Sunrise light on a grove of tufa towers emerging from the water of Mono Lake with soft green and dusty-red wild grasses in the foreground, Canada geese in the shallow water with reflections of the rocky towers, and desert hills in the distance.

Another record-breaking summer for hot weather

Last year, I wrote about how hot the summer of 2012 was in Lee Vining. So far, 2013 is even hotter. Both June and July average temperatures were the warmest on record this year. But it has been much rainier as well.

On hot summer days, nothing beats a swim in Mono Lake! Photo by Arya Degenhardt.

From April 1 to August 1, Mono Lake dropped only 2/3 of the 1 foot that it dropped last year (both dry years), primarily because of about two inches more rain this year. Those cooler rainy days also kept July 2013’s average maximum temperature about the same as July 2012, despite having warmer minimums and maximums.

July 2013 had a record number of nights (eight) in the 60s (degrees F). It set a new record for the average minimum temperature (58) and tied the highest minimum temperature on record for the month (51). July also had eight days in the 90s (average is only 3.7 days). The only July with more was in 2007, when there were ten sweltering days in the 90s. At the Mono Inn, there were eight or more July days in the 90s only five times from 1951–1987.

Perhaps most remarkable, three days this July had a maximum temperature of 95. Only twice before (since the weather station moved to Lee Vining from the Mono Inn in 1988) have temperatures reached as high or higher, to the record high of 96 degrees: once in 2002, and once in 2007. Only four times between 1951 and 1987 did temperatures reach those heights at the Mono Inn, with 97 degrees the record.

Looking back to June, there were a record four days in the 90s. June 2000 was the only other June with any days (two) in the 90s since the NOAA’s Lee Vining weather station began operating in 1988. Interestingly, 90-degree days in June were common when the weather station was at the Mono Inn, happening almost every other year, with a record seven days in the 90s in June 1961.

At Cain Ranch, the mercury hit 99 degrees in July, tying a record that was only hit twice between 1991 and 2010.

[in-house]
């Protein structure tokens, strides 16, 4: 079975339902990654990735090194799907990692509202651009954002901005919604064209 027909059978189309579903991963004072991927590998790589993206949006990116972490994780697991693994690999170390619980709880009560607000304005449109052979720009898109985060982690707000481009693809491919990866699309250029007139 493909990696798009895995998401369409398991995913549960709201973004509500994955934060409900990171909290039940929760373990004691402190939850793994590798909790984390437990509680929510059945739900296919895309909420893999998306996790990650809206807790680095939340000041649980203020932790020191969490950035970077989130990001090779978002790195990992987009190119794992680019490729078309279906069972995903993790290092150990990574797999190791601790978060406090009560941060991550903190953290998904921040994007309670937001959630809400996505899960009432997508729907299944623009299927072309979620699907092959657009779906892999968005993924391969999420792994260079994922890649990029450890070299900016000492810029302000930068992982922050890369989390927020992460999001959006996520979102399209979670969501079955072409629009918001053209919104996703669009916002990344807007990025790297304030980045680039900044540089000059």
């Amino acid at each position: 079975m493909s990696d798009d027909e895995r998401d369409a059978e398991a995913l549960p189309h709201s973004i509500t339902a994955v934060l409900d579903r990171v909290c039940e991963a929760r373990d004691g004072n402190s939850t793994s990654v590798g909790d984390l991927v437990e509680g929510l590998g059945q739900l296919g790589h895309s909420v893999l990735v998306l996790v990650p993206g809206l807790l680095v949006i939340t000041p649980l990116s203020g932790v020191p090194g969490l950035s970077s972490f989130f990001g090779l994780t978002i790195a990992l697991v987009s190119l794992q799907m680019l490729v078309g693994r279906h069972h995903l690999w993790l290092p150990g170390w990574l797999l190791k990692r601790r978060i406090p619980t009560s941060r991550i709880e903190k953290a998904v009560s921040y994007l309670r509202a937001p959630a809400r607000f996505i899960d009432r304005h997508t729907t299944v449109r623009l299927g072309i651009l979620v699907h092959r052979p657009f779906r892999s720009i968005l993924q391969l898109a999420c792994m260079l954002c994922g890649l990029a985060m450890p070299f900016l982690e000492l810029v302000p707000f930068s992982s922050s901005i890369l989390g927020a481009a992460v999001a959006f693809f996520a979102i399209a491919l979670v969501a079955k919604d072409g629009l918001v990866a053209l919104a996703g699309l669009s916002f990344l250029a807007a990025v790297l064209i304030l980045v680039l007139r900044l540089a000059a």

1. A really beautifully composed photo. It’s not always easy to include people in a photo without it looking like a snapshot or vacation photo. This one goes beyond that with a more universal message. Love it!

  2. Greg; in going over the B-91 form you sent to the NCDC via Reno, I agree about June average temp the warmest on record but for this July, the warmest July was in 2007 along with 1994, 2002, 2003, 2005 and 2006 all being warmer than this July. July nights in the 60s counts up to 3, not 8 and the average minimum temp was 55.3, not 58.0. The record for July is 57.0 in 2007 and 5 other July average minimums have been warmer. No doubt about July being wet, it was 182% of normal and wettest July since 2002 and tied for 7th as the wettest July in last 26 years. You are right about Cain Ranch and having to go back to 2002 for the tie. Up north Bridgeport’s average June temp was 6.1 degrees above normal and tieing with 1994 as the 3rd hottest June. Record is in 1991. July average temp was 2.6 above normal and the hottest since 2007 with the record set in 2006 and tied for the 5th hottest July average temperature. The July rainfall added up to 1.23″, the 10th wettest July in 101 years, yes, 101 years.

  3. Hi Bob,
    Thank you for those corrections. I noticed the discrepancy in July between our B-91 and WRCC’s preliminary compilation found at The preliminary numbers are probably from the electronic submission each morning prior to correcting any errors at the end of the month. I decided to go with WRCC before really thinking through which numbers were correct (the WRCC’s formatting of results is so easy to use!), however the temperatures you list (Lee Vining minimum temps from the B-91) appear to be the correct ones.